Assessment of aortic stenosis by three-dimensional echocardiography: An accurate and novel approach

Sorel Goland, Alfredo Trento, Kiyoshi Iida, Lawrence S.C. Czer, Michele De Robertis, Tasneem Z. Naqvi, Kirsten Tolsfrup, Takashi Akima, Huai Luo, Robert J. Siegel

Research output: Contribution to journalArticlepeer-review

78 Scopus citations


Background: Accurate assessment of aortic valve area (AVA) is important for clinical decision-making in patients with aortic valve stenosis (AS). The role of three-dimensional echocardiography (3D) in the quantitative assessment of AS has not been evaluated so far. Objectives: To evaluate the reproducibility and accuracy of real-time three-dimensional echocardiography (RT3D) and 3D-guided two-dimensional planimetry (3D/2D) for assessment of AS, and compare these results with those of standard echocardiography and cardiac catheterisation (Cath). Methods: AVA was estimated by transthoracic echo-Doppler (TTE) and by direct planimetry using transoesophageal echocardiography (TEE) as well as RT3D and 3D/2D. 15 patients underwent assessment of AS by Cath. Results: 33 patients with AS were studied (20 men, mean (SD) age 70 (14) years). Bland-Altman analysis showed good agreement and small absolute differences in AVA between all planimetric methods (RT3D vs 3D/2D: -0.01 (0.15) cm2; 3D/2D vs TEE: 0.05 (0.22) cm2; RT3D vs TEE: 0.06 (0.26) cm2). The agreement between AVA assessment by 2D-TTE and planimetry was -0.01 (0.20) cm2 for 3D/2D; 0.00 (0.15) cm2 for RT3D; and -0.05 (0.30) cm2 for TEE. Correlation coefficient r for AVA assessment between each of 3D/2D, RT3D, TEE planimetry and Cath was 0.81, 0.86 and 0.71, respectively. The intraobserver variability was similar for all methods, but interobserver variability was better for 3D techniques than for TEE (p<0.05). Conclusions: The 3D echo methods for planimetry of the AVA showed good agreement with the standard TEE technique and flow-derived methods. Compared with AV planimetry by TEE, both 3D methods were at least as good as TEE and had better reproducibility. 3D aortic valve planimetry is a novel non-invasive technique, which provides an accurate and reliable quantitative assessment of AS.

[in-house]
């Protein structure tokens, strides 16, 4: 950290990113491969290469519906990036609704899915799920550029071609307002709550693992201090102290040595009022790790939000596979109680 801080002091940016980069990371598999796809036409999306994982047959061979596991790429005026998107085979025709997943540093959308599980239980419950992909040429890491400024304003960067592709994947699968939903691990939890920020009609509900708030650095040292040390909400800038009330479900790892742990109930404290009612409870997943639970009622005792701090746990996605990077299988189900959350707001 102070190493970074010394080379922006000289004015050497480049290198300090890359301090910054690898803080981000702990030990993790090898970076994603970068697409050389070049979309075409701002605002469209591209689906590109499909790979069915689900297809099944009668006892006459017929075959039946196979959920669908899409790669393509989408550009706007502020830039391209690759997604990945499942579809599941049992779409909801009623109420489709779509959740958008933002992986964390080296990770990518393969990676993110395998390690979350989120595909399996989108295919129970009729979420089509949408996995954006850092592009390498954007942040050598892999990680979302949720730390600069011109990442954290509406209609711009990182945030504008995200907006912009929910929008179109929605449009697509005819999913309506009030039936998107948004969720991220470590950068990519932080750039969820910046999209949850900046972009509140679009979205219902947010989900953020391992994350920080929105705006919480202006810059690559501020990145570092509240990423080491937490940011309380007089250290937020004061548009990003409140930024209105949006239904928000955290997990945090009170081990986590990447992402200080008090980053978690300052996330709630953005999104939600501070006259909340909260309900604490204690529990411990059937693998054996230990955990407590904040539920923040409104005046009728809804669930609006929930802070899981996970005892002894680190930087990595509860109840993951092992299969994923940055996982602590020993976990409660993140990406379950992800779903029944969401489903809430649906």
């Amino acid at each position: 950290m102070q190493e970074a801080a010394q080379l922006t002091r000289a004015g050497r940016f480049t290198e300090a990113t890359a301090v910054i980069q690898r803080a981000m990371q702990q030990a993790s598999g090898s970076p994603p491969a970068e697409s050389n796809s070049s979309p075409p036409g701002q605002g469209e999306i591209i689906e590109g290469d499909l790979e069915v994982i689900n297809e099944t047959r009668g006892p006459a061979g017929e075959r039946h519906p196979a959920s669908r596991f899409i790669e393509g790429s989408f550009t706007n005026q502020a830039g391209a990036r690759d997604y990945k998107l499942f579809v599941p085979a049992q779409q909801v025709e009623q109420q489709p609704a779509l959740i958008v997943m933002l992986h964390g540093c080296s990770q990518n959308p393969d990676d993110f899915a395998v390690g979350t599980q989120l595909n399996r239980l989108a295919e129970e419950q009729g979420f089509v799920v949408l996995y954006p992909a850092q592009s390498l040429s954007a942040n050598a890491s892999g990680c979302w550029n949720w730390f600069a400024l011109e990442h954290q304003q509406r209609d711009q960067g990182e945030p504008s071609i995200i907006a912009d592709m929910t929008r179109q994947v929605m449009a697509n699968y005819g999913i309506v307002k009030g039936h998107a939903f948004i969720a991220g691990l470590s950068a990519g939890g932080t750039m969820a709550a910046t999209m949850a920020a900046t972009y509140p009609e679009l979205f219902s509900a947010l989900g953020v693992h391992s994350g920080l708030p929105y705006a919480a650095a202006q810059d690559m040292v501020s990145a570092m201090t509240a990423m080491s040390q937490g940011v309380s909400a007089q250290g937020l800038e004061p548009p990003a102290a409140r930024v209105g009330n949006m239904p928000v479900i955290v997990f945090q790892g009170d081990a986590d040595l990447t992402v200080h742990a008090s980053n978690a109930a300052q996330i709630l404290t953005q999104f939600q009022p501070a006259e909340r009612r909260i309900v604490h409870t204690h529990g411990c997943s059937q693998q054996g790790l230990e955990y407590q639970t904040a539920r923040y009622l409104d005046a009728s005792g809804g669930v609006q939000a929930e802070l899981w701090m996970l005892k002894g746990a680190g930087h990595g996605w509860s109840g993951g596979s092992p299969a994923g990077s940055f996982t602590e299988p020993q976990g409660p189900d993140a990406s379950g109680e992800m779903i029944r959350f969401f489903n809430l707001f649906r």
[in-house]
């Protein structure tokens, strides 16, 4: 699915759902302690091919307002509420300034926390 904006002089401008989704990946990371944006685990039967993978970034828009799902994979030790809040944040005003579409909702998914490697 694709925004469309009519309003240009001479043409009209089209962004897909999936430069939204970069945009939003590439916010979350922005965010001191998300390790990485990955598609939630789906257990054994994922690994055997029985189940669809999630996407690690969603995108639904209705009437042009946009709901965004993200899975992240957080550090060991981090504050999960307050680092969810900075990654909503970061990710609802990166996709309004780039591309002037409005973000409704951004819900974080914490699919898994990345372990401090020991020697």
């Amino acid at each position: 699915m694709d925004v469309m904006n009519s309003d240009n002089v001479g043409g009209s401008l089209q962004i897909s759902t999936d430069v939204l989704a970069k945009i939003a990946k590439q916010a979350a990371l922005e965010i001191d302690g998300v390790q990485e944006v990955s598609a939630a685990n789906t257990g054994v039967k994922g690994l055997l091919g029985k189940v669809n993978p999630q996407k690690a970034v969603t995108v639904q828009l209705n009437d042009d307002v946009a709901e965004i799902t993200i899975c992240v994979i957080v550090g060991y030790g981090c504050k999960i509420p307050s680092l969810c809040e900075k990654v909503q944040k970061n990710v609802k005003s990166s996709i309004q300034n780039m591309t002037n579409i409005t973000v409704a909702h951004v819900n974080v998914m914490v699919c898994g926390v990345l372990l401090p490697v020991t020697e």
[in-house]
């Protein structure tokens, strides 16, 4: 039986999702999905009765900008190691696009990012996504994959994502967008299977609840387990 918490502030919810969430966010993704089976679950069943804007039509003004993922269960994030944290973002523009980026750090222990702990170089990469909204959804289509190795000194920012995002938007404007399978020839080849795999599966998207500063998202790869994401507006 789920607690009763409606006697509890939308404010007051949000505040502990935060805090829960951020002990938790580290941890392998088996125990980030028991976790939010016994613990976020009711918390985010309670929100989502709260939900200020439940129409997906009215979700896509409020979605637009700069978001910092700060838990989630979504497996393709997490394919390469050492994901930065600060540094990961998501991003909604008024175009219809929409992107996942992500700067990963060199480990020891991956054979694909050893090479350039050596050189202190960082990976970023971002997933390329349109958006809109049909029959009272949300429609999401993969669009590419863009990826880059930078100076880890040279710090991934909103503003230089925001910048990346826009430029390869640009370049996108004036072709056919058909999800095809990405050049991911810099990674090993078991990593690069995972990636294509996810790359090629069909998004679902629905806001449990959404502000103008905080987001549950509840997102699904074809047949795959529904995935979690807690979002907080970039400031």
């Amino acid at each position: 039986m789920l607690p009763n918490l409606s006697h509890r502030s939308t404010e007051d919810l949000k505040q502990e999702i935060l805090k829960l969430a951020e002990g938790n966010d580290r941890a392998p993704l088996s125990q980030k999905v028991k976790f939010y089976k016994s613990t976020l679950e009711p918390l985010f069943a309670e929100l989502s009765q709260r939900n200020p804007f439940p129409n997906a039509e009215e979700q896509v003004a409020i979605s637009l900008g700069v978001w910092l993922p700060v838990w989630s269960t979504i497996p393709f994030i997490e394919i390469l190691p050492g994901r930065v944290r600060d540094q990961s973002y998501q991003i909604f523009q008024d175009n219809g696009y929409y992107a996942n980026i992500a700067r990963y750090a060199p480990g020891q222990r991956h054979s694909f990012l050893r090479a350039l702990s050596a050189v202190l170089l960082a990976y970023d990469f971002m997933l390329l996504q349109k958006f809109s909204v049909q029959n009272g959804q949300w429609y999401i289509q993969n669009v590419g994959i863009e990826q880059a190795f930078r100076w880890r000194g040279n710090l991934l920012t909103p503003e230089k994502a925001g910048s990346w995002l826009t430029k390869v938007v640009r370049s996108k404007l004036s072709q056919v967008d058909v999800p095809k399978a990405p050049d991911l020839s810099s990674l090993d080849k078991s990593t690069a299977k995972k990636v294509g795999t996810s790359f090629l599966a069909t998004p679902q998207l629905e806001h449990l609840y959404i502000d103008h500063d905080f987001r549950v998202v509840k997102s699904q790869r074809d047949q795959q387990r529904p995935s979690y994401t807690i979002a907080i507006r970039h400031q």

Original languageEnglish (US)
Pages (from-to)801-807
Number of pages7
Issue number7
StatePublished - Jul 2007

ASJC Scopus subject areas

  • Cardiology and Cardiovascular Medicine


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